Galley up allows everyone to enjoy all the action and see what is going on.
Who needs a watch? Everyone is on watch.

The dark places in the hulls are for sleeping and showers, everything else is up in the light in clear panoramic view.

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Old 26-07-2010, 19:17   #24
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The key to this discussion however is the fact that we can have it. We have an option to have the galley where we individually choose - on some boats it can be located where you want and on others its one of the reasons for choosing a particular brand or model. We will all have our preference - but on some other sorts of boats e.g. tris and monos there is no choice. (not that that would stop me having a Chris White Hammerhead if I could afford it).

Isnt it nice that we can have this discussion - it shows we can have choices.
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Old 26-07-2010, 19:50   #25
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The key to this discussion however is the fact that we can have it. We have an option to have the galley where we individually choose...(not that that would stop me having a Chris White Hammerhead if I could afford it).

Isnt it nice that we can have this discussion - it shows we can have choices.
Good point and a pleasant thought...

Oh, by the way there's a Hammerhead on the market again 1996 Chris White Hammerhead Sail Boat For Sale - www.yachtworld.com... Sigh... Maybe I can get some TARP funds?

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Old 27-07-2010, 04:25   #26
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Well, you've got lots of opinions, each of them right in their own way and for their own boat arrangement.
I'd just add that the windows should be placed for seated people in the lounge and standing people in the galley. It is unusual to stand for long in the lounge, particularly at sea. If you want a marina style boat then walking headroom is more impressive, but walking and sitting views are not usually compatible! due to the windows being strong enough to take green water. Standing at the stove/sink is something that has to be done for a while, no sitting unless you have a spacious boat. That's a strain if headroom is limited! So I do like my hull placed galley for that reason alone.
Note that some boat designers put the inboard engines in the hull well so standing headroom is even more limited. I know it's worth agonising over, it's very hard to change it once you've committed, and impacts on other things.
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Old 27-07-2010, 06:13   #27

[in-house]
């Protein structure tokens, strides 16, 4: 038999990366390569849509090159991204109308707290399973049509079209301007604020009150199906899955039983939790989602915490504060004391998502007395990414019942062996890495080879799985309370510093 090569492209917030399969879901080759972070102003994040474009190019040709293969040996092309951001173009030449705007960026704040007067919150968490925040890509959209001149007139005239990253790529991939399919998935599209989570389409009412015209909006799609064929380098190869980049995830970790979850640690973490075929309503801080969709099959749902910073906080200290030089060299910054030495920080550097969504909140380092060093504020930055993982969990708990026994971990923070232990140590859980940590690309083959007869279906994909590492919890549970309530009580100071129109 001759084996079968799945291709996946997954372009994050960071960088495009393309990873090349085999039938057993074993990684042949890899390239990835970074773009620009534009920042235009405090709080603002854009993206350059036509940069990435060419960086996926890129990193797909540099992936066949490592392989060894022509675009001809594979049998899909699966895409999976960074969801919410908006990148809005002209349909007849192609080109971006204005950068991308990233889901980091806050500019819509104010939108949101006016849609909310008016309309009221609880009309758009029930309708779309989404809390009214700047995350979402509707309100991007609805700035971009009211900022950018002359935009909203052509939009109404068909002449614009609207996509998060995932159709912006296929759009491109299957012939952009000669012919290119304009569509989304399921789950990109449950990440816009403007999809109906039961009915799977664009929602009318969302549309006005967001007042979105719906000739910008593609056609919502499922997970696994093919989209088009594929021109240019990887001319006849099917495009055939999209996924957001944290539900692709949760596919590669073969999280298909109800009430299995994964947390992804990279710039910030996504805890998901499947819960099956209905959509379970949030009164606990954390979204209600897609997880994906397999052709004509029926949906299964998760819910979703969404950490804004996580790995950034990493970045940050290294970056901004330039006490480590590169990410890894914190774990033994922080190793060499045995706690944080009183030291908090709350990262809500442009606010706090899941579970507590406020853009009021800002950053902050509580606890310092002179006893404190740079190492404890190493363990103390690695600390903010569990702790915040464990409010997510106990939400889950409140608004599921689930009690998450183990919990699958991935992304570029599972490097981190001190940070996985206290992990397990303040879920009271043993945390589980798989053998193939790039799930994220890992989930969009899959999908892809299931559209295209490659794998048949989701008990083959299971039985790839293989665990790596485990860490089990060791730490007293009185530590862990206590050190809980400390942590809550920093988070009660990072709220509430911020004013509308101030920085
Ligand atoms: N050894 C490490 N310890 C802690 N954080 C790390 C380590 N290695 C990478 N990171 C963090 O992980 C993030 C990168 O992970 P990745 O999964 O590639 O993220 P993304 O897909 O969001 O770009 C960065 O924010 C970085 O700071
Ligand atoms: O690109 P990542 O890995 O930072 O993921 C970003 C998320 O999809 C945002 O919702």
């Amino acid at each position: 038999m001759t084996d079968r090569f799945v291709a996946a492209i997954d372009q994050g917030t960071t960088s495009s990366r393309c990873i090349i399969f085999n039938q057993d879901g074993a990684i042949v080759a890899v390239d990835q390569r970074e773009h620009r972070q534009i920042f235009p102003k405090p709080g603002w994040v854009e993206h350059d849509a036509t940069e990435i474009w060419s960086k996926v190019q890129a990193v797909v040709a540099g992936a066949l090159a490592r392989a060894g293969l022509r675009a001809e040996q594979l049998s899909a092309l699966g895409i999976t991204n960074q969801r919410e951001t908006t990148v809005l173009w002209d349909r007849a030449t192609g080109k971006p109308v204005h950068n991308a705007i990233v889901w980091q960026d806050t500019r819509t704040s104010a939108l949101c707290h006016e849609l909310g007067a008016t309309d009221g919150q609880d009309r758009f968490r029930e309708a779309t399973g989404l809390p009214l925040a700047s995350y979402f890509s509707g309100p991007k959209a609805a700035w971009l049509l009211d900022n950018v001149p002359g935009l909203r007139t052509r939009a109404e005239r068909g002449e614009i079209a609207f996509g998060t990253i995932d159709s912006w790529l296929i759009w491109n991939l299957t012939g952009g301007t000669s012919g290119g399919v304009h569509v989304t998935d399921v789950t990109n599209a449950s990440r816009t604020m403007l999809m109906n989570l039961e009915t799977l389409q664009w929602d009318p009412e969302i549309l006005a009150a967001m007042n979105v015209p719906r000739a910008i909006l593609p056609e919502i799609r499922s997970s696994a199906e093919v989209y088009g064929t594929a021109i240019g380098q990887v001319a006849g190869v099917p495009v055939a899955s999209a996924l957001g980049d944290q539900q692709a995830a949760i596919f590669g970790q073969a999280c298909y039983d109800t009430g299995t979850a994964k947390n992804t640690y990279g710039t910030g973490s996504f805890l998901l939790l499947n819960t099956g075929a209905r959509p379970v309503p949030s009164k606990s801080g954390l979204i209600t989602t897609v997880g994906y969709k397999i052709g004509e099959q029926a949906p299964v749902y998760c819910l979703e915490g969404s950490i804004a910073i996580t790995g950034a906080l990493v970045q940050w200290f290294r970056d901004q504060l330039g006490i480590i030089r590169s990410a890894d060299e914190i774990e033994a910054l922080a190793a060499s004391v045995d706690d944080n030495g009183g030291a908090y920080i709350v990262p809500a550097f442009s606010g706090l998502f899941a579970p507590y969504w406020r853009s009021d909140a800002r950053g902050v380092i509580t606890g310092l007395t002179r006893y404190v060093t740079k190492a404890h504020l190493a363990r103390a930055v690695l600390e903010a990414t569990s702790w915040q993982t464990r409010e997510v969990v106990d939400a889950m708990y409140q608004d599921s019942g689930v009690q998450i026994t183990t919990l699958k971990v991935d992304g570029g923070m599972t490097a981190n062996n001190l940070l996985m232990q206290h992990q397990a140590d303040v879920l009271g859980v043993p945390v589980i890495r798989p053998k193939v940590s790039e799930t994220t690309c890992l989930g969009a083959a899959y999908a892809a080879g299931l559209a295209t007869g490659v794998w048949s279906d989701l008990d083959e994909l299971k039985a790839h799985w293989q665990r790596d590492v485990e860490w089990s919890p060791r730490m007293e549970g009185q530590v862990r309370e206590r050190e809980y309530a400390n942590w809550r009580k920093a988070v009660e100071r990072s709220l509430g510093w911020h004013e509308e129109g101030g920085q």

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On our older Prout 38 cat, the galley is down, and whoever is in the galley can participate with any conversataion going on at the table, and yet have control of the galley space. "You're adding too much rum to the punch!" "Don't put black pepper in that!" The folks in the main saloon never know, because they don't see what we're doing, and they enjoy the end results from the galley even more.

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Old 27-07-2010, 06:55   #28
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This topic has exercised my little grey cells on the basis that nothing comes for free, there is a trade off somewhere. So if having a galley up is important because it keeps the cook in the social event, then what about the helms person. Almost all the galley up boats also have the Helm up, so the helmsperson is disconnected from what is happening in the saloon, this may not be a bad thing - just observing that it is rare to see galley up and helm at deck level, I know of a a few, but the majority of newer production boats from France and SA have galley up and helm even further up.

Its interesting to see that trade off.
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Old 27-07-2010, 13:40   #29
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I also think a lot depends on the kind of use the boat will be expected to provide, the size of the boat, as well as its interior design efficiency.

Most of the sub-40 feet galley-up designs I've seen have been inadequate in terms liveaboard (or long term cruising) workspace/storage needs. Of course, if you don't plan on using the galley much to begin with, these become non-issues. On cats larger than 40 feet or so, it usually looks/works much better, but still a lot depends on how well it was designed.

The advantages/disadvantages of the galley-down design also have a lot to do with the efficiency of the design and the size of the boat. I've seen a few galley-down designs where it was claustrophobic, cave-like, and detached from the social/living space (and this on some 40 foot plus boats as well, where it's harder to explain such badly designed galleys). I've also seen galley down designs that were airy/well-ventilated, had plenty of light and plenty of headroom (I'm 6 feet tall), and were quite in touch with the living space(s) because the galley was not entirely enclosed by a "roof" (Antares 44 comes to mind).

Ultimately, this is a discussion that will never end. What people expect the galley to do, and how much they're willing to pay to reduce or even eliminate the compromises in each design will vary, and we'll keep on discussing it.



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Old 27-07-2010, 13:54   #30
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When passage making I think it is nice to have a galley that the off watch can use with a night light on but not interfere with the watch's visibility. Galley down can work better for that.